"I don't think that can ever be done. The United States has economic ties with Islamic countries and there are millions of Muslim people in America. This is just a policy to please those who don't like Muslims and to gain more support."

    "It's true that there are Muslim extremists, those who don't have good intentions for Islam. But there are 1.7 billion Muslim people in the world. If we were all bad, then the world would be uninhabitable."

    Somchai also said entry rules already have become stricter: "When I applied for a U.S. visa, I was inspected for months."

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    AZRA KHAN, president of the Canberra Islamic Center in Australia, said Trump's proposal is the wrong way to address last week's attack in San Bernardino, California, in which a Muslim couple killed 14 people:

    "Clearly Donald Trump is trying to inflame the situation. Clearly this tragedy is not about Muslims."

    "He could better improve the situation if he were to say, 'Let the U.S. take guns more seriously and ban them.' That one simple solution would be much more suitable and make the streets of America far safer."

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    NUR JAZLAN MOHAMAD, Malaysian deputy home minister, said the proposal is not aligned with America's image as tolerant and democratic, and could play into the Islamic State group's hands by alienating Muslims who are already in the U.S."

    "His proposal reflects the thinking of many people in America, and this is worrying."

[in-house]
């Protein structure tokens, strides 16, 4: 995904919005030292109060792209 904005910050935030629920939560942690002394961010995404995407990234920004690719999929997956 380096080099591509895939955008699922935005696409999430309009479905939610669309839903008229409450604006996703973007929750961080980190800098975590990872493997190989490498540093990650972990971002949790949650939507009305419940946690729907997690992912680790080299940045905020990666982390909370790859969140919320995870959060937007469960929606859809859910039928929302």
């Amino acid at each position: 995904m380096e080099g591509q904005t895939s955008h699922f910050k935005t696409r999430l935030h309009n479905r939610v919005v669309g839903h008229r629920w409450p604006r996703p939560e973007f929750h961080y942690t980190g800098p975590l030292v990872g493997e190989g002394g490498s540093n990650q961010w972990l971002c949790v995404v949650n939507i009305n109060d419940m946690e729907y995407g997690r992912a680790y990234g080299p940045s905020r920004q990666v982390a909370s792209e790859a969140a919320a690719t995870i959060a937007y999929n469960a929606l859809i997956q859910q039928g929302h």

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    KEYSAR TRAD, the chairman of the Sydney-based Islamic Friendship Association of Australia, said Trump's statement reflected political desperation.

    "Donald Trump's statement is a desperate statement by a desperate man who knows that he's clutching at straws and has no chance of winning the election. So he's trying to win it off the back of the Islamophobia industry."

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    AMIDAN SHABERAH, the chairman of the Indonesian Council of Ulemas, an influential clerics' organization, said Trump's comments were a "big, big mistake."

    "He should not turn a blind eye to the fact that most of Muslims in the world strongly condemned any kind of extremism and radicalism in the name of Islam and our hearts and prayers go out to all victims of terrorism regardless of their faith."

    "Trump's statement clearly shows us that Western society has a phobia against Islam, that people cannot distinguish between Islam and terrorist acts that rejected by mainstream Muslims."

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    IKEBAL PATEL, former president of the Australian Federation of Islamic Councils:

    "He's trying to alienate not only the Muslim population of the United States but all the Muslims around the world."

    "Nobody in their right mind would in any way condone what has just happened with those two individuals in that town, but to condemn in one fell swoop all the Muslims and to try to suggest that Muslims shouldn't be allowed in America is quite ridiculous."

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    Associated Press writers Anusonadisai Nattasuda in Bangkok, Rod McGuirk in Canberra, Australia, Eileen Ng in Kuala Lumpur, Malaysia, Nour Youssef and Maram Mazen in Cairo, Muneeza Naqvi in New Delhi, Karin Laub in Amman, Jordan, Mohammad Daraghmeh in Ramallah, West Bank, Nini Karmini in Jakarta, Rahim Faiez in Kabul, Afghanistan, Munir Ahmed in Islamabad, Qassim Abdul-Zahra in Baghdad, Lynsey Chutel in Johannesburg and Aya Batrawy in Riyadh, Saudi Arabia, contributed to this report.